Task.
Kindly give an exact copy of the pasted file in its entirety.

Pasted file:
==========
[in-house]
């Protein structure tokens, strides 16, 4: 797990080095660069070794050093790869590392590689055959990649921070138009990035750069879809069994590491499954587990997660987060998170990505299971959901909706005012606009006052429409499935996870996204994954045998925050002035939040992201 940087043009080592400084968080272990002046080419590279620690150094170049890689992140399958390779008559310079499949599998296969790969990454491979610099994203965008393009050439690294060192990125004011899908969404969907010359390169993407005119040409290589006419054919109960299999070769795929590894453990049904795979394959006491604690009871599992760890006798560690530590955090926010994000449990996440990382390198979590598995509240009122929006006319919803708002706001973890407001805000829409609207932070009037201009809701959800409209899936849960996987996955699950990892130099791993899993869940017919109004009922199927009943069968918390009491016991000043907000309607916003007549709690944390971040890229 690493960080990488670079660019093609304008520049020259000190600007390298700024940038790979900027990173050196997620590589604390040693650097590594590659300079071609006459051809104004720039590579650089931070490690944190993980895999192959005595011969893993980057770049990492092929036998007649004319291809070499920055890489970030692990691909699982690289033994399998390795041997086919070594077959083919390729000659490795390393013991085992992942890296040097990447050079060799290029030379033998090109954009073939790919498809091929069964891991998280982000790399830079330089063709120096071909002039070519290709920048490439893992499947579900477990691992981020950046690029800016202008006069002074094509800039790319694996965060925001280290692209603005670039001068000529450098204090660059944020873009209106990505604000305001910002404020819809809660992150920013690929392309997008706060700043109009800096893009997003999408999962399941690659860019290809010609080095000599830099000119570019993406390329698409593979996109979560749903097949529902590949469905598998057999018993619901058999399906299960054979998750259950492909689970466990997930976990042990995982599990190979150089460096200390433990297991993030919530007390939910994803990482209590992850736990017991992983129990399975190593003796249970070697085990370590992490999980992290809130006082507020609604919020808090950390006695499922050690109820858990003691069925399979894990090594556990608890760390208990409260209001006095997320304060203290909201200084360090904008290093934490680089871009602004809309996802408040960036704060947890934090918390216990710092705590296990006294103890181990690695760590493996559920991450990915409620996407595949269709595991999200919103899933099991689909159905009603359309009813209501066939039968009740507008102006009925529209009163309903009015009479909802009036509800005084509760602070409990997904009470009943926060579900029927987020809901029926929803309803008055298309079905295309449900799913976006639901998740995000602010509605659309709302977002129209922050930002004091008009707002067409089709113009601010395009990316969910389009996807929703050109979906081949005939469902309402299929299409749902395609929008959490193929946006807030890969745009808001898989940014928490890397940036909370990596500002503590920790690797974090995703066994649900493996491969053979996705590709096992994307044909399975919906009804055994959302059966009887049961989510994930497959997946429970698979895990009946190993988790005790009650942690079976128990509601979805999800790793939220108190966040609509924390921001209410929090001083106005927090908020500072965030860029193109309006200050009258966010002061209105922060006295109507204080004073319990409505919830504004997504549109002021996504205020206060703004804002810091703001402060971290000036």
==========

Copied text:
[in-house]
């Protein structure tokens, strides 16, 4: 797990080095660069070794050093790869590392590689055959990649921070138009990035750069879809069994590491499954587990997660987060998170990505299971959901909706005012606009006052429409499935996870996204994954045998925050002035939040992201 940087043009080592400084968080272990002046080419590279620690150094170049890689992140399958390779008559310079499949599998296969790969990454491979610099994203965008393009050439690294060192990125004011899908969404969907010359390169993407005119040409290589006419054919109960299999070769795929590894453990049904795979394959006491604690009871599992760890006798560690530590955090926010994000449990996440990382390198979590598995509240009122929006006319919803708002706001973890407001805000829409609207932070009037201009809701959800409209899936849960996987996955699950990892130099791993899993869940017919109004009922199927009943069968918390009491016991000043907000309607916003007549709690944390971040890229 690493960080990488670079660019093609304008520049020259000190600007390298700024940038790979900027990173050196997620590589604390040693650097590594590659300079071609006459051809104004720039590579650089931070490690944190993980895999192959005595011969893993980057770049990492092929036998007649004319291809070499920055890489970030692990691909699982690289033994399998390795041997086919070594077959083919390729000659490795390393013991085992992942890296040097990447050079060799290029030379033998090109954009073939790919498809091929069964891991998280982000790399830079330089063709120096071909002039070519290709920048490439893992499947579900477990691992981020950046690029800016202008006069002074094509800039790319694996965060925001280290692209603005670039001068000529450098204090660059944020873009209106990505604000305001910002404020819809809660992150920013690929392309997008706060700043109009800096893009997003999408999962399941690659860019290809010609080095000599830099000119570019993406390329698409593979996109979560749903097949529902590949469905598998057999018993619901058999399906299960054979998750259950492909689970466990997930976990042990995982599990190979150089460096200390433990297991993030919530007390939910994803990482209590992850736990017991992983129990399975190593003796249970070697085990370590992490999980992290809130006082507020609604919020808090950390006695499922050690109820858990003691069925399979894990090594556990608890760390208990409260209001006095997320304060203290909201200084360090904008290093934490680089871009602004809309996802408040960036704060947890934090918390216990710092705590296990006294103890181990690695760590493996559920991450990915409620996407595949269709595991999200919103899933099991689909159905009603359309009813209501066939039968009740507008102006009925529209009163309903009015009479909802009036509800005084509760602070409990997904009470009943926060579900029927987020809901029926929803309803008055298309079905295309449900799913976006639901998740995000602010509605659309709302977002129209922050930002004091008009707002067409089709113009601010395009990316969910389009996807929703050109979906081949005939469902309402299929299409749902395609929008959490193929946006807030890969745009808001898989940014928490890397940036909370990596500002503590920790690797974090995703066994649900493996491969053979996705590709096992994307044909399975919906009804055994959302059966009887049961989510994930497959997946429970698979895990009946190993988790005790009650942690079976128990509601979805999800790793939220108190966040609509924390921001209410929090001083106005927090908020500072965030860029193109309006200050009258966010002061209105922060006295109507204080004073319990409505919830504004997504549109002021996504205020206060703004804002810091703001402060971290000036």